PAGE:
La Paz Plaza de Armas

Bolivia Visa Made Easy for US Passport Holders

Despite the horror stories you may have heard, getting a Bolivian tourist visa as a US citizen or an American passport holder is an easy, straightforward process. There is no need to sweat out the details, no need to agonize about what surprise requirement a border official might spring on you, and no need to satisfy the Bolivian border officials’ fetish for perfect-condition dollar bills.

The solution is easy: Get a visa from a Bolivian consulate, and not at the border.  If you are in Cusco, this is an easy process.


Peace of mind.  I’ve read stories of other travelers having a hard time during their border crossing into Bolivia. Some were simply unprepared, while others had to deal with unreasonable immigration officials who are hoping for a bribe.  If you arrive at the border already armed with a visa, you avoid these potential issues.

No need for pristine-condition dollar bills.  This is a big deal. And very annoying. Based on other travelers’ accounts, the Bolivian border officials are grand sticklers about this.  The bills have to be in perfect condition. They take a lot of time inspecting the bills for tears, smudges, or any imperfections. One traveler had five of his $20 bills rejected.  He posted a picture of those bills and they looked immaculate to me. On the other hand, if you follow the process below, you won’t have to worry about the condition of your dollar bills.

This process may seem like a long one but it really isn’t, and neither is it complicated.  Many travelers will tell you not to bother with getting a visa ahead of time. You could be lucky and everything goes smoothly at the border, and that would be awesome. But you will still need to prepare these documents, and fill out the same forms anyway.  The only extra thing you have to do is a trip to the Bolivian consulate, which, if you are in Cusco, is only a 15-minute bus ride away.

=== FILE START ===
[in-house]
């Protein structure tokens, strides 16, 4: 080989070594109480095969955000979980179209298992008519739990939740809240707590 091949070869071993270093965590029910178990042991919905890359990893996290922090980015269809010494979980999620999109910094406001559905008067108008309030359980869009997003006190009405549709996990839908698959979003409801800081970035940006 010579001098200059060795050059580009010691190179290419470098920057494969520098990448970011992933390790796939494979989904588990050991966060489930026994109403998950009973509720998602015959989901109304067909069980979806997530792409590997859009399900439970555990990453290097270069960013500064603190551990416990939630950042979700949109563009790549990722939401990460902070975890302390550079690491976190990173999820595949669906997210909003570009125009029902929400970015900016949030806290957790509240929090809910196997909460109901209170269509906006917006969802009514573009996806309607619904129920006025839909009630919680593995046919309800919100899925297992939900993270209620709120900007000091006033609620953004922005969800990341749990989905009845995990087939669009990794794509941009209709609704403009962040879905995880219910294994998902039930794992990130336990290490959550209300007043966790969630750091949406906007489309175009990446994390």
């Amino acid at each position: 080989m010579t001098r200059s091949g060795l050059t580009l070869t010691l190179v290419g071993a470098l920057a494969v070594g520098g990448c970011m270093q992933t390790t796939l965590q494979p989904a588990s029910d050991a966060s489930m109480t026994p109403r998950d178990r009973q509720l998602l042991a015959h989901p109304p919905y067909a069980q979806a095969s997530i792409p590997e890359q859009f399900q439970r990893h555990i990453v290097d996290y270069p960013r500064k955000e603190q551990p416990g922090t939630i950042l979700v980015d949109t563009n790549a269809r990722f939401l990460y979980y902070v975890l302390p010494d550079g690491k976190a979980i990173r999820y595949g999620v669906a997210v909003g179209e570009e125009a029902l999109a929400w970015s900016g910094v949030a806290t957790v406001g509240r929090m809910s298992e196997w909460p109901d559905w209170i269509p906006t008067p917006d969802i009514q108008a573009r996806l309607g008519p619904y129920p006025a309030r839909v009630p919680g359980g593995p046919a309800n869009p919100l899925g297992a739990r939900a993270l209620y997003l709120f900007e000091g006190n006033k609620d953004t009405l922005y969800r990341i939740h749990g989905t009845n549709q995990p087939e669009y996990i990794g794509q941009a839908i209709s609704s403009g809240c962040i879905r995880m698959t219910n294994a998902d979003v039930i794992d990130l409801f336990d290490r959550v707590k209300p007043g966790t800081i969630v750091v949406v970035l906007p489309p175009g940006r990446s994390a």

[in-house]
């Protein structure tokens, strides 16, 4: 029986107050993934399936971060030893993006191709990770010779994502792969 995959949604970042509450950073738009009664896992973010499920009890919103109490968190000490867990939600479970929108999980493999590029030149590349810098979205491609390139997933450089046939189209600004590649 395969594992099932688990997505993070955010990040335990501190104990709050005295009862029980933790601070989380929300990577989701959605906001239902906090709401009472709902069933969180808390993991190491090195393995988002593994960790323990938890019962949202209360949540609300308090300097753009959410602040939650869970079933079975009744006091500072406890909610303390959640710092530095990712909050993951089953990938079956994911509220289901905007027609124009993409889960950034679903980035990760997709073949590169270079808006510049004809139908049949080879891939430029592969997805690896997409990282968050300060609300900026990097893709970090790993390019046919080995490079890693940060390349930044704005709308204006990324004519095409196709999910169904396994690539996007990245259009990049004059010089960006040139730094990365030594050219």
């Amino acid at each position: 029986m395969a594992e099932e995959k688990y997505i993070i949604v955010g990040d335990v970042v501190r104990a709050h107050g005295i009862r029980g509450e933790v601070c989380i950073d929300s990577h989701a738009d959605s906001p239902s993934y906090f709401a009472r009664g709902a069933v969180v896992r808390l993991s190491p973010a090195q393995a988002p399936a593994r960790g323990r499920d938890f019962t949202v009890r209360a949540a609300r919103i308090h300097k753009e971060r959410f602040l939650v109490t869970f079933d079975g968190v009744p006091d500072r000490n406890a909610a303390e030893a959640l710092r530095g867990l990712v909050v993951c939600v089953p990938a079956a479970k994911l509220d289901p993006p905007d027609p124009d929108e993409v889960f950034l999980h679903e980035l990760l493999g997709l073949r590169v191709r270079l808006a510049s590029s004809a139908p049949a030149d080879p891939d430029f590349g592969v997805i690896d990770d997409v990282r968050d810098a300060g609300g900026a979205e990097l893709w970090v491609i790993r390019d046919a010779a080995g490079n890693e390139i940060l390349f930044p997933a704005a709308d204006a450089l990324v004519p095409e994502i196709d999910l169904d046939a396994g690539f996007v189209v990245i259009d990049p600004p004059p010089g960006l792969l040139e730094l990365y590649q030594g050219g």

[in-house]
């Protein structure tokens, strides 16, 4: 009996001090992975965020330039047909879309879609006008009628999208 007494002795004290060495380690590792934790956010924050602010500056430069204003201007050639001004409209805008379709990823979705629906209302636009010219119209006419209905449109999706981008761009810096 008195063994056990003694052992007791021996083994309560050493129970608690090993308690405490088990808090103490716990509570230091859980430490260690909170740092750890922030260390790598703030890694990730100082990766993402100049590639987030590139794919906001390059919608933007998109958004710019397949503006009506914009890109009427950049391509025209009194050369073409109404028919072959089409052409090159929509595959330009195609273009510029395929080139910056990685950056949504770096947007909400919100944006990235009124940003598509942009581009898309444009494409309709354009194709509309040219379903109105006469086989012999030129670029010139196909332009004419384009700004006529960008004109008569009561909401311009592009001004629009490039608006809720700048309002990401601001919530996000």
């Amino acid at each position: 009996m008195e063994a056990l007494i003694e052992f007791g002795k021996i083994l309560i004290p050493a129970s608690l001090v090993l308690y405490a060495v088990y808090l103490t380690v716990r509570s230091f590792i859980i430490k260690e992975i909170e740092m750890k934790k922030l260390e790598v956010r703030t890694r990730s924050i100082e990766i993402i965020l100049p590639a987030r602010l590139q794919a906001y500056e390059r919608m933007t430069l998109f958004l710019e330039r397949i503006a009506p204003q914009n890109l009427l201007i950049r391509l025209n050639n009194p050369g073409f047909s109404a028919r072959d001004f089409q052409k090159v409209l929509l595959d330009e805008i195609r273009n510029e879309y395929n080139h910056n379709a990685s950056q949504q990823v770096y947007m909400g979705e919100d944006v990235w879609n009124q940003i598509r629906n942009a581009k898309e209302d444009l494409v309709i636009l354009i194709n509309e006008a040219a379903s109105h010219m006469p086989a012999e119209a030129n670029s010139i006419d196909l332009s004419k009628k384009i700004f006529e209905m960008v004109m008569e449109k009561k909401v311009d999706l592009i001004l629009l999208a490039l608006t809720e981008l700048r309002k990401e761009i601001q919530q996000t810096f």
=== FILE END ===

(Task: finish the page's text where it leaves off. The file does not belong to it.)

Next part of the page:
Note also that these are the same steps to take if you were to apply for a Bolivian visa in Lima, or some other city. If you apply at a Bolivian consulate in the United States, you will probably not get the visa on the same day.


    • Bank statement.  The statement needs to show your name, the balance available, and with a recent date.  I blotted out the account number. Print your bank statement, and also create a JPG (image) copy of it for the online form. 
    • Itinerary.  Write up an itinerary. This does not have to be accurate.  Just list the cities you want to visit and the dates you intend to be there.  Don’t sweat this out. Just make up a two-week itinerary. Print it out and also create a JPG copy of this for the online form.
    • Hotel reservation. Bolivia requires that you have a place to stay while you are in the country. This could be in a form of a hotel booking or an invitation from someone in Bolivia where you can stay.  Just make a booking and cancel it. lends itself to this requirement (cancellation is almost always free).  A one-night booking was sufficient for my application. Print out the booking receipt which shows your name, hotel address, and date of stay. Also, create a JPG copy of it for the online form.
    • Passport copy.  Make copies of your passport. Just the ID page is sufficient.  Also, create a JPG copy of it for the online form. Your passport must have at least 6 months validity, though I don’t know how strictly they impose this.
    • Photo. Take a photo of your face. Square up the dimension of the pic (same length and width) using an image cropping utility.  In my case, I took a square selfie with a white background using my iPhone. No need to have a printout of this photo, just the JPG file with a maximum file size of 150Kb. This will be uploaded when you start the online form.
  • Visa fee of $160 in cash. These can be in the condition that regular/normal people use.  They do not have to be in new, pristine condition.
  • Yellow fever vaccination:  We had our yellow fever vaccination before we started this trip. They did not ask for this, but sometimes they do. I think it depends on the consul or the border official.